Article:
1-3 - Capital Structure in Asia and CEO Entrenchment Kin...

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Capital Structure in Asia and CEO Entrenchment Kin Wai Lee* S3-B2A-19 Nanyang Business School Nanyang Technological University Nanyang Avenue Singapore 639798 Tel : (65) 6790 4663 Fax : (65) 6795 1587 E-mail: akwlee@ntu.edu.sg Gillian Hian Heng Yeo S3-1A-21 Nanyang Business School Nanyang Technological University Nanyang Avenue Singapore 639798 Tel : (65) 6790 5622 Fax : (65) 6795 1587 E-mail: Ahhyeo@ntu.edu.sg *contact author 1 November 2007 1
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Abstract We examine the association between CEO entrenchment and capital structure decisions of Asian firms. We find that firms with higher CEO entrenchment have lower level of leverage. Specifically, firms with CEO who chairs the board, lower proportion of outside directors and higher CEO tenure, have lower leverage. The negative association between CEO entrenchment and corporate leverage is more pronounced in firms with higher agency costs of free cash flow. In addition, for firms with entrenched CEOs, those with greater institutional investors’ equity ownership have higher leverage. This result suggests that active monitoring by large shareholders mitigate entrenched CEOs’ incentives to avoid debt. 2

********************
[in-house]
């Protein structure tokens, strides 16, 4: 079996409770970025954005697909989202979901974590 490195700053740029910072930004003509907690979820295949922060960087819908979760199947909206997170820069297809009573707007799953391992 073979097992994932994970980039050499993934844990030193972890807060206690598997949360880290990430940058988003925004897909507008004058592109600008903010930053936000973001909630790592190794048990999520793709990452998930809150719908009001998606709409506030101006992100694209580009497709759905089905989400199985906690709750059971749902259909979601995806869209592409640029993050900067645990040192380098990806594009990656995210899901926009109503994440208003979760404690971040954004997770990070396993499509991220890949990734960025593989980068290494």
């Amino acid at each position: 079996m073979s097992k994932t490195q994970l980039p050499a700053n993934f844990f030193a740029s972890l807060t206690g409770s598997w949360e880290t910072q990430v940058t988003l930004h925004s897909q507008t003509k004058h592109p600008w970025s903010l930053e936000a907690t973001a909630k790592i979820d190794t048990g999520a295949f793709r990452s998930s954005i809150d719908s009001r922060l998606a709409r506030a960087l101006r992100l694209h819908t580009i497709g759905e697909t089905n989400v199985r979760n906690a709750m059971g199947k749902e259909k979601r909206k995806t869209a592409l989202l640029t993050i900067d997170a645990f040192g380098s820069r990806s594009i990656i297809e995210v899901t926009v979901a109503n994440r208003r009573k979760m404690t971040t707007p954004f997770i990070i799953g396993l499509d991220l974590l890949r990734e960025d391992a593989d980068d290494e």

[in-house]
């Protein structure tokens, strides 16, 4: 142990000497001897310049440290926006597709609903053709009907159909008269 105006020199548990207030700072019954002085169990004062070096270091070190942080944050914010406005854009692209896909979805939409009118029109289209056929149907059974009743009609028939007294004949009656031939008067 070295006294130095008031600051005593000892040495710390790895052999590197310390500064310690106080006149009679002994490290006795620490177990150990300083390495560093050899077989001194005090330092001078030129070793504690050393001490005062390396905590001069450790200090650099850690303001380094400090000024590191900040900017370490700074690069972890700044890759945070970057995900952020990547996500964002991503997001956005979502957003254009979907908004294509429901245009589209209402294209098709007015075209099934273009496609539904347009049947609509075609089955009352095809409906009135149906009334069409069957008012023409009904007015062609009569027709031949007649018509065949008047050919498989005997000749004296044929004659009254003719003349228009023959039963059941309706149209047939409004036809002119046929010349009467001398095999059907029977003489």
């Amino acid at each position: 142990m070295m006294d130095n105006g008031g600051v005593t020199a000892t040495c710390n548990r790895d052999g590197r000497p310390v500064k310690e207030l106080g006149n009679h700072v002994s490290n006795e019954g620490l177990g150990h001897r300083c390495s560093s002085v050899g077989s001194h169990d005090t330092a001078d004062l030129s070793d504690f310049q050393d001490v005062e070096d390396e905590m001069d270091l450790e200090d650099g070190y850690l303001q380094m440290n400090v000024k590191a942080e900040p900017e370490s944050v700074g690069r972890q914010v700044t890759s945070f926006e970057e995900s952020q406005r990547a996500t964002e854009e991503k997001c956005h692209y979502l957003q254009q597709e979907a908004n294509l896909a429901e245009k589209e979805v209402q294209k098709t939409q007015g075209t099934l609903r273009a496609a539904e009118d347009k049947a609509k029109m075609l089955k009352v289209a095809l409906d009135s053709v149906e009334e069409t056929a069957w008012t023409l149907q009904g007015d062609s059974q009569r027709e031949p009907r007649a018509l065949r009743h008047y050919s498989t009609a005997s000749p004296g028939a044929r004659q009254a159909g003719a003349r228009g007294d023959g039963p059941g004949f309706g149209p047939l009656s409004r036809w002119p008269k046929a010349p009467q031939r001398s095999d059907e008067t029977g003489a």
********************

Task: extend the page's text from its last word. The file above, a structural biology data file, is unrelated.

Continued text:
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A considerable body of research has focused on managers deviating from optimal level of capital structure due to conflict of interest between managers and shareholders. One stream of research suggests that leverage reduces managerial discretion over corporate resources because higher debt financing increases the commitment and pressure to distribute surplus cash as repayment of debt obligations (Jensen 1986). Thus, entrenched managers prefer capital structures with low leverage. Another stream of research suggests that entrenched managers have greater incentives to increase leverage beyond the optimal level to reduce the probability of successful takeovers by increasing the concentration of their shareholdings, which enables them to have greater control of in their firms (Harris and Raviv (1988) and Stulz (1988)). Prior studies on US listed firms provide some evidence that entrenched managers prefer low corporate leverage. Friend and Lang (1988) and Mehran (1992) find that firms with high agency costs of managerial discretion have low leverage levels. Using a sample of large US industrial firms, Berger, Ofek and Yermack (1997) find that leverage levels are lower when CEOs do not face pressure from ownership and compensation incentives or active monitoring. They also document that leverage increases significantly in the aftermath of events that represent entrenchment-reducing shocks to managerial security such as unsuccessful tender offers, involuntary CEO replacements, and the addition to the board of major shareholders. However, given the opposing theories on the association between the capital structure decisions and managerial entrenchment, the empirical evidence supporting these views are hard to generalize, especially in other economies. 3
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1-3 - Capital Structure in Asia and CEO Entrenchment Kin...

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